View Full Version : Huge -- What do you think?
02-08-2004, 10:22 PM
A. Wasil, a sculptor here in San Diego has been working for years on getting this sculpture commisioned. The concept is quite impressive. I'd love to see it happen. Just saw his website so I thought I'd pass it on.
And check out the animation.
"Eight years in the planning
The largest cast bronze sculpture in the world
The entrance is 5 stories tall
The fountain is 200 feet long and 50 feet wide
The top of Neptune's head is 50 feet above the water. If he stood up, he would be over 100 feet tall, larger than the Statue of Liberty
Each whale is 50 feet long and weighs over 10 tons
The 5 whales represent each city that the Port of San Diego serves: San Diego, National City, Chula Vista, Imperial Beach, and Coronado
The surrounding plaza area will be the home to numerous sculptures of "denizens of the deep", sea animals, including a herd of 7 foot tall bronze Sea Horses with saddles, representing the seven seas and continents.
100 bronze low relief sculptures will depict myths and legends of the world from all cultures"
Very impressive scale and the animation is a fabulous tool in helping potential funding sources visualize the finished project. This is a very ambitious undertaking, that's for sure.
02-08-2004, 11:38 PM
Ambitious project, and this visualization is an excellent way to sell the idea.
Two things catch my interest in this project (apart from the incredible scale of course).
The first is the hubris to go out and hunt funds for art. This is a difficult but valuable option for artists and I hope it is successful - it would be encouraging.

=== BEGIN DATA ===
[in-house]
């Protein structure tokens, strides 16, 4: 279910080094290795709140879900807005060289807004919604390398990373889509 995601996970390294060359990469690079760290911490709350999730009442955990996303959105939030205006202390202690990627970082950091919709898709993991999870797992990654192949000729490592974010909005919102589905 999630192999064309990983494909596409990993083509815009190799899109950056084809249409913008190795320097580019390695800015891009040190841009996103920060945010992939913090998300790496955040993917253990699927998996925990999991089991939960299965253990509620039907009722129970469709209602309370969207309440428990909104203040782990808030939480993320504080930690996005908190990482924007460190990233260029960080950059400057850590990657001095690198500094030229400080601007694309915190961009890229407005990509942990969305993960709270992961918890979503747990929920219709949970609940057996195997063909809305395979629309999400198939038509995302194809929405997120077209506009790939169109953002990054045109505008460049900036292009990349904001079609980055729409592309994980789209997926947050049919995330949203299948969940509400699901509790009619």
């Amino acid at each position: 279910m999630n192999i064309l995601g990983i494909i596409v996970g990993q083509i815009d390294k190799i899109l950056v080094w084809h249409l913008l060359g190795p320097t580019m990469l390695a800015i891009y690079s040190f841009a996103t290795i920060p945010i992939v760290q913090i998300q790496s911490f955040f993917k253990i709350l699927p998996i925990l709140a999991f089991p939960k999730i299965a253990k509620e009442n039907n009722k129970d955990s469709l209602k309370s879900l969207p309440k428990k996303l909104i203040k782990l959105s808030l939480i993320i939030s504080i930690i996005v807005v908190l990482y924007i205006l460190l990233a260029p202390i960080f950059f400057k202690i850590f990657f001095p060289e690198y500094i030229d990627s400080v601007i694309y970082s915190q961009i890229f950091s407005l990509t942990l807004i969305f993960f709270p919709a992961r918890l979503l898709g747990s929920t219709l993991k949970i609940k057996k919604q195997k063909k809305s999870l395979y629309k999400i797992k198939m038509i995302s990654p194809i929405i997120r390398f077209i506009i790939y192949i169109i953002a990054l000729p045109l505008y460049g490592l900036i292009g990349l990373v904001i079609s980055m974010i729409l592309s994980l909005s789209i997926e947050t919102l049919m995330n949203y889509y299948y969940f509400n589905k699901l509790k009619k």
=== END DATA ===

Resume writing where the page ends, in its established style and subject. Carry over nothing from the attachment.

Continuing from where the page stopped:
The second thing is the question of scale. Is it true that a n y t h i n g would be great at that scale, an otter, four lemons, Aphrodite rising, Dave eating cereal? I'm not just being a jerk here, I have produced public work that relied on the scale factor - so I'm really curious what you think - does overwhelming scale overwhelm all other factors in a public sculpture's overwhelming success?
02-09-2004, 12:51 AM
Forgive me, but I think it is awful. If it was to be sited local to me, I would vote against it.
02-09-2004, 03:05 AM
impressive but so kitch! not for me either.....
02-09-2004, 10:10 AM
I read an article about this project a while back. I don't remember many particulars, but one little tidbit stood out. In trying to get the work through the various planning boards required to approve the work, he already had to concede to certain "artistic" changes. Apparently, some disagreed with having the dolphins tethered with harnesses. Something about animal rights I believe. I guess he said he could remove the harnesses if they were a problem. Just one of the many absurd issues that arise when trying to create a work in public.
But for the design? Not for me either. It would be a monstrosity. But in this country, monstrosities have always had their place!
02-09-2004, 12:24 PM
A monstrosity. As to ALH's question about scale, I think this idea illustrates the answer: Huge and bad is just bad and, unfortunately, huge.
Canada just can not compete.
02-09-2004, 01:57 PM
Canada and Australia are said to have much in common (aside from the climate) - here is yet further proof.
02-09-2004, 02:03 PM
I should add that I do recognise the talent and skill in such a project and the amazing personality needed to conceive and propose such a work.
But it's content, so detached from the world in which we live, is akin to the giant clam.
That’s it, I'm visiting Australia!
02-09-2004, 05:45 PM
I agree with most of you that this is just plain "Gafwaw!". But, for me the reason was of the imediate thoughts running through my head when I looked at this.
Neptune harnessing three Orcas (killer whales), this size, In San Diego??? In a park? Lets see...